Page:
Conflict of Interest Statement
The authors declare that the research was conducted in the absence of any commercial or financial relationships that could be construed as a potential conflict of interest.
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Keywords: seizure, GABA, neonatal seizure, bumetanide, NKCC1, KCC2, WNK kinase, SPAK/OSR1 kinase
Citation: Khanna A, Walcott BP and Kahle KT (2013) Limitations of current GABA agonists in neonatal seizures: toward GABA modulation via the targeting of neuronal Cl− transport. Front. Neurol. 4:78. doi: 10.3389/fneur.2013.00078
Received: 08 March 2013; Accepted: 09 June 2013;
Published online: 25 June 2013.
Edited by:Karen Gale, Georgetown University, USA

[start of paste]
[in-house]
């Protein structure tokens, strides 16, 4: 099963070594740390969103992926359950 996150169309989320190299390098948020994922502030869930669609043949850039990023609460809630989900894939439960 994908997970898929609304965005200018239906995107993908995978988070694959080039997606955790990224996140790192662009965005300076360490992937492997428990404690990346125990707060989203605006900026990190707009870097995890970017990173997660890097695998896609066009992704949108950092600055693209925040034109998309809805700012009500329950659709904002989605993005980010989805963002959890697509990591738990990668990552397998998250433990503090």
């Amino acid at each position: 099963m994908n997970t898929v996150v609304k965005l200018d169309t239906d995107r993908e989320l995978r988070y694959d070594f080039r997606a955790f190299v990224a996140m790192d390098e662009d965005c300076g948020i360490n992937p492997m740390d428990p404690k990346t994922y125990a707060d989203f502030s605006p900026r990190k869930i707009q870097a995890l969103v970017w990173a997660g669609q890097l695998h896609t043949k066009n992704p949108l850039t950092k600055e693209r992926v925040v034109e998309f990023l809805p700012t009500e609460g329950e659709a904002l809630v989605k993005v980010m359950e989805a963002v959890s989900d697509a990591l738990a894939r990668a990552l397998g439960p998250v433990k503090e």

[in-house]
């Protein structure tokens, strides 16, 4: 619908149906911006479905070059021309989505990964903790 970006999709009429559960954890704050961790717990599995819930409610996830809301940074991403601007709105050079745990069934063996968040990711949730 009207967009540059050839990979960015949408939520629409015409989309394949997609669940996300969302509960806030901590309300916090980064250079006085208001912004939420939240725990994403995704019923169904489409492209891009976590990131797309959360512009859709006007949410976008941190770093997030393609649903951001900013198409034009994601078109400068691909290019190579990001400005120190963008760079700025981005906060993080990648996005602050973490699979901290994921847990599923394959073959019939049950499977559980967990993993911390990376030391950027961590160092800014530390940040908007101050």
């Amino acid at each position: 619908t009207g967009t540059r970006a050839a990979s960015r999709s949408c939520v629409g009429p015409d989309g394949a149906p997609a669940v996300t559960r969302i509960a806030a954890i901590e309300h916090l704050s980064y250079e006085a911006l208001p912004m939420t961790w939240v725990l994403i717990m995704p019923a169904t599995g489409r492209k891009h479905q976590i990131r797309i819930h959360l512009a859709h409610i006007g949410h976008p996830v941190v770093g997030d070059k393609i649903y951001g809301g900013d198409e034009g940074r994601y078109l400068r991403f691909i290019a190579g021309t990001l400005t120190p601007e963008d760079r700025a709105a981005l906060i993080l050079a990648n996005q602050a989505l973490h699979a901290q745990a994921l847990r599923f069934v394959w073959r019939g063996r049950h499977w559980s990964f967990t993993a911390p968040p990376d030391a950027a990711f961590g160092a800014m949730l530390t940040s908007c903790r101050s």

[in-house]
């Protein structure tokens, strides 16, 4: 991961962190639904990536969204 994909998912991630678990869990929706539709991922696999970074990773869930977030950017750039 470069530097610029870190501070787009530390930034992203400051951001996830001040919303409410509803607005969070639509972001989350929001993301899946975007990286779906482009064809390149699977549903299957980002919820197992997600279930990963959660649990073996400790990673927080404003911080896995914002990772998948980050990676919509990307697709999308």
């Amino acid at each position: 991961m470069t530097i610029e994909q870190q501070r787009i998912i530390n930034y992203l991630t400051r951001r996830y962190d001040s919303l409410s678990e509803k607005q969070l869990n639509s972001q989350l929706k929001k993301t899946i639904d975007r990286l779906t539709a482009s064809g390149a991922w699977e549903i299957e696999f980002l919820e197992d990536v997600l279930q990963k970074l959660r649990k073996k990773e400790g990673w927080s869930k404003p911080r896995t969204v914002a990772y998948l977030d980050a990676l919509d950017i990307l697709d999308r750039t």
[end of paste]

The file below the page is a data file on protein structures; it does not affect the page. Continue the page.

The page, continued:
Reviewed by:Patricia Braga, Instituto de Neurología, Uruguay
Steve C. Danzer, Cincinnati Children’s Hospital Medical Center, USA
Copyright: © 2013 Khanna, Walcott and Kahle. This is an open-access article distributed under the terms of the Creative Commons Attribution License, which permits use, distribution and reproduction in other forums, provided the original authors and source are credited and subject to any copyright notices concerning any third-party graphics etc.
*Correspondence: Kristopher T. Kahle, Department of Neurological Surgery, Massachusetts General Hospital, Harvard Medical School, 55 Fruit Street, White Building Room 502, Boston, MA 02114, USA e-mail: firstname.lastname@example.org